Damning Mueller Report In Hand, Democrats Punt To Robert Mueller

The former special counsel has said that if Democrats make him testify, he's going to repeat what he already put in writing.

WASHINGTON ― Special counsel Robert Mueller’s public testimony next month could turn more Democrats into impeachment backers ― or it could be a waste of time.

Support for opening an impeachment inquiry has been building in the House, with close to 80 Democrats saying the House should hold hearings on impeaching President Donald Trump. But the announcement earlier this week that Mueller would testify could have halted the progress, as members can now wait to hear what the former special counsel has to say.

Mueller has already said that he’s not going to stray much from what he’s already written ― namely that there’s overwhelming evidence the president repeatedly obstructed justice ― which wasn’t enough to convince House leaders they should impeach in the first place.

Democrats are aware of the contradiction.

“It may be fairly dramatic,” said Rep. Gerry Connolly (D-Va.), who is not one of the 80 Democrats who publicly supports impeachment. “On the other hand, it could be kind of a ho-hum thing.”

What Democrats are hoping is that, at the very least, people are so unfamiliar with the Mueller report’s findings that just airing the findings will sway the public.

And if it doesn’t, then House Speaker Nancy Pelosi (D-Calif.) will have shaved nearly a month off the clock. As time goes by, and the 2020 election gets closer, Pelosi’s argument in favor of beating Trump electorally will get more and more relevant.

The hearing will be an inflection point, said impeachment supporter Rep. Dan Kildee (D-Mich.).

“Whether he says anything that is more significant than what he wrote in the report is probably too much to hope for,” Kildee said. “In response to specific questions, even if he uses the same language in the report, it takes away the ability to create a context around his words that confirms the sort of false narrative that’s been out there.”

A high-profile, televised reading of Mueller’s findings will certainly contradict Trump’s repeated verse of “no collusion, no obstruction.” Mueller found that the Trump campaign had plenty of contact with Russian agents, though he explicitly notes how they didn’t look at the question of “collusion” and didn’t find sufficient evidence to charge anyone with “conspiracy.” Mueller also laid out 10 separate instances where Trump may have obstructed justice, including occasions where he instructed then-White House counsel Don McGahn to fire Mueller and then told McGahn to lie about it.

In short, members think the hearing could be damning in the court of public opinion, which changed little immediately after the Mueller report came out.

“What he doesn’t fully appreciate is most Americans are only vaguely aware of the findings of that report,” Connolly said of Mueller. “Most Americans have not read 408 pages plus annexes. So when he testifies, and reiterates what’s in the report, it’s going to be news to a lot of people.”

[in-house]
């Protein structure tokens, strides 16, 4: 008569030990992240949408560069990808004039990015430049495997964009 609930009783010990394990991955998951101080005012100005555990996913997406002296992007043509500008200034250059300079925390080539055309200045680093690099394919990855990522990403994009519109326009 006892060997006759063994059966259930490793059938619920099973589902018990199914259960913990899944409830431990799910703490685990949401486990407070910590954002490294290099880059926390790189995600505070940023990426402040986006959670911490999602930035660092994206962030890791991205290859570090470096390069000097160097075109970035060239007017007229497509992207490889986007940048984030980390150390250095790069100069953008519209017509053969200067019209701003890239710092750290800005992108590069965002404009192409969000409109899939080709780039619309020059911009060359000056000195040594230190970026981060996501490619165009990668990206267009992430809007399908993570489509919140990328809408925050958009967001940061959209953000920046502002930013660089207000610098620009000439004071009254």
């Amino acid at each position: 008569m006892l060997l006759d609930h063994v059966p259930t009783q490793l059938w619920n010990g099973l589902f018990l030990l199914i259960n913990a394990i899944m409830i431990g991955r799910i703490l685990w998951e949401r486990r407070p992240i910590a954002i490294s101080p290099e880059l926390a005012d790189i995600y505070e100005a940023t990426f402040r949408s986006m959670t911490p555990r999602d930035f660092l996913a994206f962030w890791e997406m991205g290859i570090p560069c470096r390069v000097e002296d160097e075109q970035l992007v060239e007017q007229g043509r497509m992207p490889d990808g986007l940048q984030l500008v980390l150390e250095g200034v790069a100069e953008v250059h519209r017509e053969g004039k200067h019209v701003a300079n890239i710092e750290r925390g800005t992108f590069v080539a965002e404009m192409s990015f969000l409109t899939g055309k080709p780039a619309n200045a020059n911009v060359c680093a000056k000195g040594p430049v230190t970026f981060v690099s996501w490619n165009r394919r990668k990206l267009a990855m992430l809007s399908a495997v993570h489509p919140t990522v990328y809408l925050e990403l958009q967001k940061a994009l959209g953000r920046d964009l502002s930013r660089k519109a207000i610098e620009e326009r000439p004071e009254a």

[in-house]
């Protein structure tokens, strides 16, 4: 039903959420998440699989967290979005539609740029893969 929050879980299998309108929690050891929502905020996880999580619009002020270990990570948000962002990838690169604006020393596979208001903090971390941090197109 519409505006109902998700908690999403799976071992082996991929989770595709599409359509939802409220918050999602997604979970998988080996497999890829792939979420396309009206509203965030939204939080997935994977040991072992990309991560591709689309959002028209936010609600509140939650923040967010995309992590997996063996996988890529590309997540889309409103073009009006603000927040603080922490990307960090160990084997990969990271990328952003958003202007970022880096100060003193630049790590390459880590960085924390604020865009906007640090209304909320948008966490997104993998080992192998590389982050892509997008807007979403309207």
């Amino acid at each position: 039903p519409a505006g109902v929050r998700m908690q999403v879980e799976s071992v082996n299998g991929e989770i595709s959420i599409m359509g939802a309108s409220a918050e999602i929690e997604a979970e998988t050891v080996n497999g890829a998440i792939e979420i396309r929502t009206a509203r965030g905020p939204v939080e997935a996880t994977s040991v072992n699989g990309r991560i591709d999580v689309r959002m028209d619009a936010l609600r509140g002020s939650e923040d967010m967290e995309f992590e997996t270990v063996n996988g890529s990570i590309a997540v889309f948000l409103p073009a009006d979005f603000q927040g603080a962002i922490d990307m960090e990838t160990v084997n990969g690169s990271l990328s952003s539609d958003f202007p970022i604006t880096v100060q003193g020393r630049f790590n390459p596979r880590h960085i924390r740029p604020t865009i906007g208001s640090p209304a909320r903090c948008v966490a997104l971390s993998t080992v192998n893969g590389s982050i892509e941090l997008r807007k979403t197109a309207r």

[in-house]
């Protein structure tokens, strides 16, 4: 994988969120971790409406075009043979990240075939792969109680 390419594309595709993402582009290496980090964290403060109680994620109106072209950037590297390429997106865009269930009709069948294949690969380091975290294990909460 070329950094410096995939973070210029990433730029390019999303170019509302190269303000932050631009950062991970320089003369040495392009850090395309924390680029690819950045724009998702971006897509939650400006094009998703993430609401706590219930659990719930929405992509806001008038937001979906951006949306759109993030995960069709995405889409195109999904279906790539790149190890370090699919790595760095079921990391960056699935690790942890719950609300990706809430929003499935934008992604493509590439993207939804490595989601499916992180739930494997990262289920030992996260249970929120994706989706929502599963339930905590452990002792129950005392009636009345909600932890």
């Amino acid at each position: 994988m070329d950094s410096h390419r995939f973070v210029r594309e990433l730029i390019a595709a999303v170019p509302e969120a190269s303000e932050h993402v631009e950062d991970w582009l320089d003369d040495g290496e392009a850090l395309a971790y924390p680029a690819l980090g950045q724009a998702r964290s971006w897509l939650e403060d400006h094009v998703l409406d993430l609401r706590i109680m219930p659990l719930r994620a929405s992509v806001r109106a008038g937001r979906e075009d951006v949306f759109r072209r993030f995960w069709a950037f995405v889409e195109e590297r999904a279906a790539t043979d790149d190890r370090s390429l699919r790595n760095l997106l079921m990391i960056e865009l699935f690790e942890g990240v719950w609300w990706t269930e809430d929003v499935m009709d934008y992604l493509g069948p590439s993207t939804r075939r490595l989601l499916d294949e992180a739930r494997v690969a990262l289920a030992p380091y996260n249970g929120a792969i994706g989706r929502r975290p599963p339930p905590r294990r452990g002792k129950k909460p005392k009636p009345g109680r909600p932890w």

Mueller previously said that if he’s forced to testify, he would only repeat what he already presented in the report. So as much faith as Democrats want to put in Mueller, they likely have the substance of his testimony now. If they want something better, they might be disappointed.

When Mueller gave a press conference in May, he demonstrated his ability to split hairs and refuse to draw conclusions. Mueller stated that the president did not not commit crimes ― crimes that were laid out in great detail in the report, with accompanying legal analysis ― and then left it to others to conclude whether the president did, in fact, commit the crimes that he did not not commit.

“After that investigation, if we had had confidence that the president clearly did not commit a crime, we would have said so,” Mueller said. “We did not, however, make a determination as to whether the president did commit a crime.”

(Mueller grounded his refusal to say the president committed crimes in an old Justice Department memo that says the president can’t be indicted.)

The irony of the Democratic position of waiting for Mueller and demanding more investigations is they’ve downplayed Mueller’s already damning findings. They essentially said there wasn’t enough yet to move forward with an impeachment inquiry.

So if Mueller does not provide a landmark turning point and instead sticks to what he’s already written, it may be difficult for the Democrats who have held back on impeachment calls to reverse course.

“I’ve had the same position all the way through,” said Rep. Donna Shalala (D-Fla.), a non-impeacher. “I’ve got great confidence in the Judiciary Committee and its chairman, so I’m going to wait until they finish their work. ”

House Judiciary chair Jerrold Nadler (D-N.Y.) has said the hearing will have a profound impact. “Just if he says what was in the report and says it to the American people so they hear it, that would be very, very important,” Nadler told reporters this week.

Several Democrats who don’t support impeachment said they wouldn’t base their decision on the hearing. “I think we need to be tempered about our expectations,” Rep. Mark Takano (D-Calif.) said.

Several also said they were glad the hearing would allow people to see Mueller unfiltered, though the May press conference provided the same opportunity. Maybe it will be different with lawmakers asking questions.

“We haven’t really had to have that ‘Now what?’ moment,” Kildee said. “This will maybe create it.”

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